In June of this year, we gathered our favourite marketing minds to talk (and argue) about one of our favourite subjects: the Advocacy Economy.

You’ve probably heard us talk about the Advocacy Economy once or twice before. Basically, it’s people taking back the power – and sharing that power amongst themselves in the form of opinions online.

In the automotive sector, advocacy is driven by many factors – the biggest of which is family. What your father drove will influence what you drive – and if you have kids to fill up the back seats, your preference might change again. This is great in theory for car brands, who use emotive advertising to sell their newest ranges. But that’s nothing without the strong backing of the car owners themselves.

This is where user-generated content (UGC) comes in.

Authenticity and advocacy in the automotive sector

At our event in June this year, we heard from a few people who have up-close experience building brands in the Advocacy Economy. One of them did it for Honda and Nissan.

We’ve taken some of the best and most insightful pieces from the event and cut them up into snackable little chunks for you. If you’d like to watch the whole video, it’s here.

Here’s who you’ll see in the videos:

  • Evan Kypreos, editor-in-chief of Trusted Reviews
  • Martin Moll, Campaign Magazine’s Power 100 Marketers 2016 and ex-marketing director of Nissan Europe and Honda
  • Matt Donegan, CEO of Social Circle
  • Michael Sherwood, head of customer experience at Atom Bank

And the discussion was moderated by journalist, author and broadcaster Morag Cuddeford-Jones.

We’ll be focusing mainly on Martin’s comments in this article – with all that experience, why not?

Topic 1: Budgets, brains and branding

Martin Moll outlines three main challenges that automotive marketers face today:

  • Budgets are so big there’s too much room for failure;
  • Everyone is an expert in marketing;
  • And they don’t own the vertical (there’s a blurry line between dealer and manufacturer).

Hear him explain:

All of this means that customers get a variable experience depending on when they shop and who they shop with. OEMs and dealers have to find some common ground, and both need a brand story they can stand behind.

Balancing short term targets and long term ambition

Even though we’re dealing with huge budgets, automotive boardrooms are still subject to the whims that affect any other. Miss a few targets and the budgets adjust, taking the objectives with them.

Martin explains what happened to his Nissan Europe marketing department when small cars stopped selling:

Strategy is key for these brands, especially as electric cars and transport-as-a-service transform most of what your parents might have called ‘car makers’ into new-fangled ‘mobility companies’. We’ll be watching with anticipation, hoping that a few lean quarters doesn’t get in the way of progress.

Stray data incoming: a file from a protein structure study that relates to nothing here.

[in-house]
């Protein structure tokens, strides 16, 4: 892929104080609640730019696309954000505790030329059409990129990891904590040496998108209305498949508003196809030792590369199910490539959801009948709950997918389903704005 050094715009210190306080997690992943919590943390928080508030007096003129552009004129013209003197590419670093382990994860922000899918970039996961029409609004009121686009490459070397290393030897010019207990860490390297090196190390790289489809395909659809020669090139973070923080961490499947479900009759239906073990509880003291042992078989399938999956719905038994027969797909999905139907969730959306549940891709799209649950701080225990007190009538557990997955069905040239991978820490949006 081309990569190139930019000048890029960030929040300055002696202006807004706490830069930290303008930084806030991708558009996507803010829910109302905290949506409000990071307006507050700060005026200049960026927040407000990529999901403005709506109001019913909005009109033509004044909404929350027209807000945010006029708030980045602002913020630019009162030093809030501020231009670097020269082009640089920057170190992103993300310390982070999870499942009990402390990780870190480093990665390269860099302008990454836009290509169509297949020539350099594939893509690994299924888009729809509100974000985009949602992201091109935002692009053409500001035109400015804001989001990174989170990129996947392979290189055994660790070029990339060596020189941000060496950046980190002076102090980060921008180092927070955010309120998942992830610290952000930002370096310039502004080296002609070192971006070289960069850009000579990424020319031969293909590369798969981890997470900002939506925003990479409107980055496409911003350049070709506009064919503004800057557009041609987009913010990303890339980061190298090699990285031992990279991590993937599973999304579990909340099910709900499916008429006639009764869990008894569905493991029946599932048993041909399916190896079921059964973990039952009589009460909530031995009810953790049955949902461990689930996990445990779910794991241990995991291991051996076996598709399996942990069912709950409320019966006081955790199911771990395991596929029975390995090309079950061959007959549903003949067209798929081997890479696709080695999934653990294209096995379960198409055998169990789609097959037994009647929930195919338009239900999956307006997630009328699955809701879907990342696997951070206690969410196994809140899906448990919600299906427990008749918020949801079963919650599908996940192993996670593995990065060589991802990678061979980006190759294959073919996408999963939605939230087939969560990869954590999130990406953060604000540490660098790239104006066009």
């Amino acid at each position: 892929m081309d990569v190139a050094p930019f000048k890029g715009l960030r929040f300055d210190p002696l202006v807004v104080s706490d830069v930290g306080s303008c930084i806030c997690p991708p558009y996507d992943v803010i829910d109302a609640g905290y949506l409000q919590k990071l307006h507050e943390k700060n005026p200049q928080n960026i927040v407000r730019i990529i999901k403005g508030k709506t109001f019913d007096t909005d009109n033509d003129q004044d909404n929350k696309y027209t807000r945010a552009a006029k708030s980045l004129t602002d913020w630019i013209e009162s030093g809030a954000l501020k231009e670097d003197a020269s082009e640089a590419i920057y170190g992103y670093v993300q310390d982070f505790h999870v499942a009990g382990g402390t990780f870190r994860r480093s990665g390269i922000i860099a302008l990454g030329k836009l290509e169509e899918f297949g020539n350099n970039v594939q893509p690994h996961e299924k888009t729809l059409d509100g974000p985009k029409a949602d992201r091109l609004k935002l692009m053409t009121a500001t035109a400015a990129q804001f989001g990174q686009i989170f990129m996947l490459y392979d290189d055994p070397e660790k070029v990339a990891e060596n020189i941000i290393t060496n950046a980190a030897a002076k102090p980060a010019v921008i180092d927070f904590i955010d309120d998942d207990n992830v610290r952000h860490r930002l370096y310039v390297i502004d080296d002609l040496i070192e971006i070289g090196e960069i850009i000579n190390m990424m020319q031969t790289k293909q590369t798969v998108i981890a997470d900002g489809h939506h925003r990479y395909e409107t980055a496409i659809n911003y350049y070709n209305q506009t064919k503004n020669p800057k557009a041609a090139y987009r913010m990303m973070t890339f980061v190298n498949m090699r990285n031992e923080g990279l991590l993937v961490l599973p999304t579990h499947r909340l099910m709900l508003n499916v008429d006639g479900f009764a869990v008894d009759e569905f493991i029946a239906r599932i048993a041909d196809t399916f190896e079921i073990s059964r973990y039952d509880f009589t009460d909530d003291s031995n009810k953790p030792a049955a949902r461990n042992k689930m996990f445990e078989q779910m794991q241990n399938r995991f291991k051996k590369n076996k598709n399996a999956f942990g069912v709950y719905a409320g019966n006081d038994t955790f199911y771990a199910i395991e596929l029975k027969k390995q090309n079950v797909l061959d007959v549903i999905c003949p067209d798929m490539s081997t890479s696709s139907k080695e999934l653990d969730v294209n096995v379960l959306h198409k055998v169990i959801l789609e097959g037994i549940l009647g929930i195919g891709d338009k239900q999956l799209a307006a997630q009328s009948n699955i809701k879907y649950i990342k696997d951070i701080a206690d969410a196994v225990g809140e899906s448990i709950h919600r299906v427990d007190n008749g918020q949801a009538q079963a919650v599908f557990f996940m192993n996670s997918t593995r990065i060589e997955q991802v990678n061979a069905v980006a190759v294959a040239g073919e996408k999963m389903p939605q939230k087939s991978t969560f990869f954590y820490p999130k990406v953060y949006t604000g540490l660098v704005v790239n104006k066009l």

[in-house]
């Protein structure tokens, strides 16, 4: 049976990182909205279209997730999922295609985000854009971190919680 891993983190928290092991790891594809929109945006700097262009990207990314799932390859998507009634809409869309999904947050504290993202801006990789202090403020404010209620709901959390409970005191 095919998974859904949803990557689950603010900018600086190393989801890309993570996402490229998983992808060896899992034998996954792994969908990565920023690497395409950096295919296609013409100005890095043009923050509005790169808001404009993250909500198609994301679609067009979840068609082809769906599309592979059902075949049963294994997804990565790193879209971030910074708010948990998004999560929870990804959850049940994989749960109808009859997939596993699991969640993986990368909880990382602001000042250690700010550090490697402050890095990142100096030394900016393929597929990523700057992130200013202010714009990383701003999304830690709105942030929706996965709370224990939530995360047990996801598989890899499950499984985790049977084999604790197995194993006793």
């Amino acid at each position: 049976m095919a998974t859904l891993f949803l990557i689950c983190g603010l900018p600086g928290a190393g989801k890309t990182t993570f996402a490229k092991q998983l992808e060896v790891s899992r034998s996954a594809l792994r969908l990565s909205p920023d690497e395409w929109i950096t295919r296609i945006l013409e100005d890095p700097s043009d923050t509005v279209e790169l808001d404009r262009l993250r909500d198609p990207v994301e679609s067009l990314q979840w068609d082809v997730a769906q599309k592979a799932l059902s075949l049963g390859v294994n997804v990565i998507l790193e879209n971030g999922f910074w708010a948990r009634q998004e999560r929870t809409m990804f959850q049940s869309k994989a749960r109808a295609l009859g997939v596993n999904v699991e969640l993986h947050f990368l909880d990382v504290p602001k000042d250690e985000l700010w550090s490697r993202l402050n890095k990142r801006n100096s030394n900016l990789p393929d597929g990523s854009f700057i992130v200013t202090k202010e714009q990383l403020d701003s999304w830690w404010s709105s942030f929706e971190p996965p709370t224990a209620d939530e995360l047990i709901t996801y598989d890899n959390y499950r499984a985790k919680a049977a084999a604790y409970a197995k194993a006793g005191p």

Topic 3: Do people give a damn after they’ve purchased?

Retargeting with relevant messaging is a struggle for any brand, but in automotive, you run the risk of really cheesing people off.

According to Martin, car companies and dealers struggle to find the right tone in their post-purchase communications – and sometimes mess it up completely:

Engaging customers post-purchase – it’s on every marketer’s wish list.

Instead of pushing out pre-scheduled messaging, why not let the customers do the talking? There are some clever tools that shape the conversation around the beautiful Venn diagram of ‘the things you do really well’ and ‘the things your customers love to show off’.

Topic 4: Teaming up with dealerships to deliver customer satisfaction

The automotive world is a colourful array of dealers, service facilities and manufacturers who all are working to take up a little corner of the customer’s mind.

The problem tends to be that they’re all working independently, and in some cases, in juxtaposition to each other. This leaves the customer a little confused about where they stand.

The humbling aspect of this for manufacturers, says Martin Moll, is that the customer is more likely to follow their local dealer than the brand that makes their current car:

Four fascinating topics, and an interesting picture of the automotive industry painted by someone who’s spent a lot of time on the inside.

Auto brands are thinking about the best ways they can move forward and innovate without losing touch with their customers. Involving those customers at every step might be the best way to do it.

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How auto brands can harness customer advocacy